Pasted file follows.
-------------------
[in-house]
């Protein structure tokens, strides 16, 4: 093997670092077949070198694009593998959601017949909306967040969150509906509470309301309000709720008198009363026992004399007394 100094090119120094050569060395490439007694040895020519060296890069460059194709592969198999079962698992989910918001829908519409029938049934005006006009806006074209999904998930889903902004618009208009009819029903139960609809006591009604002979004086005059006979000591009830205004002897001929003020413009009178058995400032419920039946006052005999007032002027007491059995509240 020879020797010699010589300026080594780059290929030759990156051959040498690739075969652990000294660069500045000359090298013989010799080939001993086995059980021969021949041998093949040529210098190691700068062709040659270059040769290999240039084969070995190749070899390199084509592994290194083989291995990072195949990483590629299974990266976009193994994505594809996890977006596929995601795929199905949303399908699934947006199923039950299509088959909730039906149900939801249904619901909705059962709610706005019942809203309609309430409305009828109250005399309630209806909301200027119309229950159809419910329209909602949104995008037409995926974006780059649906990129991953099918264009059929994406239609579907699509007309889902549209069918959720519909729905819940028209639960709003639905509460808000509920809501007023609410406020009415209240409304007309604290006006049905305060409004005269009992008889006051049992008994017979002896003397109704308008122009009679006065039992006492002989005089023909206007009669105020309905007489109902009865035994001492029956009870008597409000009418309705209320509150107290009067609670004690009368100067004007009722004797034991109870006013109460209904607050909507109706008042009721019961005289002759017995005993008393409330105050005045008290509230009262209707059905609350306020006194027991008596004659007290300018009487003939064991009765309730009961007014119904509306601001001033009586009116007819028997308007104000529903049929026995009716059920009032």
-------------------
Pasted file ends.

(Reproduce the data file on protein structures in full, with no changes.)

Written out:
[in-house]
């Protein structure tokens, strides 16, 4: 093997670092077949070198694009593998959601017949909306967040969150509906509470309301309000709720008198009363026992004399007394 100094090119120094050569060395490439007694040895020519060296890069460059194709592969198999079962698992989910918001829908519409029938049934005006006009806006074209999904998930889903902004618009208009009819029903139960609809006591009604002979004086005059006979000591009830205004002897001929003020413009009178058995400032419920039946006052005999007032002027007491059995509240 020879020797010699010589300026080594780059290929030759990156051959040498690739075969652990000294660069500045000359090298013989010799080939001993086995059980021969021949041998093949040529210098190691700068062709040659270059040769290999240039084969070995190749070899390199084509592994290194083989291995990072195949990483590629299974990266976009193994994505594809996890977006596929995601795929199905949303399908699934947006199923039950299509088959909730039906149900939801249904619901909705059962709610706005019942809203309609309430409305009828109250005399309630209806909301200027119309229950159809419910329209909602949104995008037409995926974006780059649906990129991953099918264009059929994406239609579907699509007309889902549209069918959720519909729905819940028209639960709003639905509460808000509920809501007023609410406020009415209240409304007309604290006006049905305060409004005269009992008889006051049992008994017979002896003397109704308008122009009679006065039992006492002989005089023909206007009669105020309905007489109902009865035994001492029956009870008597409000009418309705209320509150107290009067609670004690009368100067004007009722004797034991109870006013109460209904607050909507109706008042009721019961005289002759017995005993008393409330105050005045008290509230009262209707059905609350306020006194027991008596004659007290300018009487003939064991009765309730009961007014119904509306601001001033009586009116007819028997308007104000529903049929026995009716059920009032």